During the super nice International Conference on Monte Carlo techniques in the beginning of July in Paris at Université Descartes (photo), which featured many outstanding talks, one by Tong Zhang particularly caught my interest. He talked about several variants of Stochastic Gradient Descent (SGD) that basically use variance reduction techniques from Monte Carlo algorithms in order to improve the convergence rate versus vanilla SGD. Even though some of the papers mentioned in the talk do not always point out the connection to Monte Carlo variance reduction techniques.

One of the first works in this line, *Accelerating Stochastic Gradient Descent using Predictive Variance Reduction* by Johnson and Zhang, suggests using control variates to lower the variance of the loss estimate. Let be the loss for the parameter at and jth data point, then the usual batch gradient descent update is with as step size.

In naive SGD instead one picks a data point index uniformly and uses the update , usually with a decreasing step size to guarantee convergence. The expected update resulting from this Monte Carlo estimate of the batch loss is exactly the batch procedure update. However the variance of the estimate is very high, resulting in slow convergence of SGD after the first steps (even in minibatch variants).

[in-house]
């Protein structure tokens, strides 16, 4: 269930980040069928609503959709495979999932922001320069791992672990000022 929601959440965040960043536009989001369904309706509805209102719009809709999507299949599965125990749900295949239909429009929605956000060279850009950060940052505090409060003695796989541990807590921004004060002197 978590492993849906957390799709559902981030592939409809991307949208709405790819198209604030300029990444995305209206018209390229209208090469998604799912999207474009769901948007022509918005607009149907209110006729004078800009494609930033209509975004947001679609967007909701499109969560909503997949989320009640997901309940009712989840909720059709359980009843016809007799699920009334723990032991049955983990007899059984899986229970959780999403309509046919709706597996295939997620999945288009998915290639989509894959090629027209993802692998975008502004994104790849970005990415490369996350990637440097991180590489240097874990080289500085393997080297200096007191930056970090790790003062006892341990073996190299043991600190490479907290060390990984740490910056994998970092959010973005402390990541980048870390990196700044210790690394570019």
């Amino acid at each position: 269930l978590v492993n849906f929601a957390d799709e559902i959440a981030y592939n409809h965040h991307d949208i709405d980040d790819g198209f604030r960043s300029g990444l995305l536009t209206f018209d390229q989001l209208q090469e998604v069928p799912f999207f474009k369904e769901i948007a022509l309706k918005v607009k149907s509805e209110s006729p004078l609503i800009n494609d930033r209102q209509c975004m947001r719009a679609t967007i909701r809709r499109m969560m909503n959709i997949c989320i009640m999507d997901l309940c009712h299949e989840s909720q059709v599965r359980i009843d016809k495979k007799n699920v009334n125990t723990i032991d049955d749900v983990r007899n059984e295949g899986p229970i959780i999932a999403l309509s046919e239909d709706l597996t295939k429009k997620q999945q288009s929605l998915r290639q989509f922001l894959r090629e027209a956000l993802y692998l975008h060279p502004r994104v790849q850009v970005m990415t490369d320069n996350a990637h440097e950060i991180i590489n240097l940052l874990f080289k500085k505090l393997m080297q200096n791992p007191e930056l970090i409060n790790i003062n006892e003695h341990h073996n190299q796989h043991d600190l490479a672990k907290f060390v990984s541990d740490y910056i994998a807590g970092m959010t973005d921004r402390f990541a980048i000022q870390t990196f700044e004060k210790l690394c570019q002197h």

The authors choose a well-known solution to this, namely the introduction of a control variate. Keeping a version of the parameter that is close to the optimum, say , observe that has an expected value of 0 and is thus a possible control variate. With the possible downside that whenever is updated, one has to go over the complete dataset.

The contribution, apart from the novel combination of knowledge, is the proof that this improves convergence. This proof assumes smoothness and strong convexity of the overall loss function and convexity of the for the individual data points and then shows that the proposed procedure (termed stochastic variance reduced gradient or SVRG) enjoys geometric convergence. Even though the proof uses a slightly odd version of the algorithm, namely where . Rather simply setting should intuitively improve convergence, but the authors could not report a result on that. Overall a very nice idea, and one that has been discussed in more papers quite a bit, among others by Simon Lacoste-Julien and Francis Bach.